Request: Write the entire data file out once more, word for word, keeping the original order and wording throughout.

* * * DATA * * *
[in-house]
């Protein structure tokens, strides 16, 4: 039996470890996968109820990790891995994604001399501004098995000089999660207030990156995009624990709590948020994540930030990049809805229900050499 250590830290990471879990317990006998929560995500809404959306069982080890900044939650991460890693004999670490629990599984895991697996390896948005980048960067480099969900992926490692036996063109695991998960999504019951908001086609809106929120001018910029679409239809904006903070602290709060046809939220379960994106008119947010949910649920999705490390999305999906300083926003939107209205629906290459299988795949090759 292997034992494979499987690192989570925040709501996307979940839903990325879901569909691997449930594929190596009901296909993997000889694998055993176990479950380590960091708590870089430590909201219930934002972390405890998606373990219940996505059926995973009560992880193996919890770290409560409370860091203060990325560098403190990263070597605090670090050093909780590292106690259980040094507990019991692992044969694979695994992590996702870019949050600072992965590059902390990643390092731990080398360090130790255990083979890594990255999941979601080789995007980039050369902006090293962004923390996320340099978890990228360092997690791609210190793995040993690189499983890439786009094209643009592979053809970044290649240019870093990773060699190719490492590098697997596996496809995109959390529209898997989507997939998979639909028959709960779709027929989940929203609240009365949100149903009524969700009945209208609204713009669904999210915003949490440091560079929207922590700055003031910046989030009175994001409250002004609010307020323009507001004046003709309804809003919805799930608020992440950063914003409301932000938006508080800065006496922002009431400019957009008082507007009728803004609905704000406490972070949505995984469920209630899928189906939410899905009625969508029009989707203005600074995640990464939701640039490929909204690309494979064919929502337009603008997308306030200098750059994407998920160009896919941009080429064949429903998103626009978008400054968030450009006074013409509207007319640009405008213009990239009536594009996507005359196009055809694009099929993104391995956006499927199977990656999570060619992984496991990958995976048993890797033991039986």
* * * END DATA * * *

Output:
[in-house]
């Protein structure tokens, strides 16, 4: 039996470890996968109820990790891995994604001399501004098995000089999660207030990156995009624990709590948020994540930030990049809805229900050499 250590830290990471879990317990006998929560995500809404959306069982080890900044939650991460890693004999670490629990599984895991697996390896948005980048960067480099969900992926490692036996063109695991998960999504019951908001086609809106929120001018910029679409239809904006903070602290709060046809939220379960994106008119947010949910649920999705490390999305999906300083926003939107209205629906290459299988795949090759 292997034992494979499987690192989570925040709501996307979940839903990325879901569909691997449930594929190596009901296909993997000889694998055993176990479950380590960091708590870089430590909201219930934002972390405890998606373990219940996505059926995973009560992880193996919890770290409560409370860091203060990325560098403190990263070597605090670090050093909780590292106690259980040094507990019991692992044969694979695994992590996702870019949050600072992965590059902390990643390092731990080398360090130790255990083979890594990255999941979601080789995007980039050369902006090293962004923390996320340099978890990228360092997690791609210190793995040993690189499983890439786009094209643009592979053809970044290649240019870093990773060699190719490492590098697997596996496809995109959390529209898997989507997939998979639909028959709960779709027929989940929203609240009365949100149903009524969700009945209208609204713009669904999210915003949490440091560079929207922590700055003031910046989030009175994001409250002004609010307020323009507001004046003709309804809003919805799930608020992440950063914003409301932000938006508080800065006496922002009431400019957009008082507007009728803004609905704000406490972070949505995984469920209630899928189906939410899905009625969508029009989707203005600074995640990464939701640039490929909204690309494979064919929502337009603008997308306030200098750059994407998920160009896919941009080429064949429903998103626009978008400054968030450009006074013409509207007319640009405008213009990239009536594009996507005359196009055809694009099929993104391995956006499927199977990656999570060619992984496991990958995976048993890797033991039986």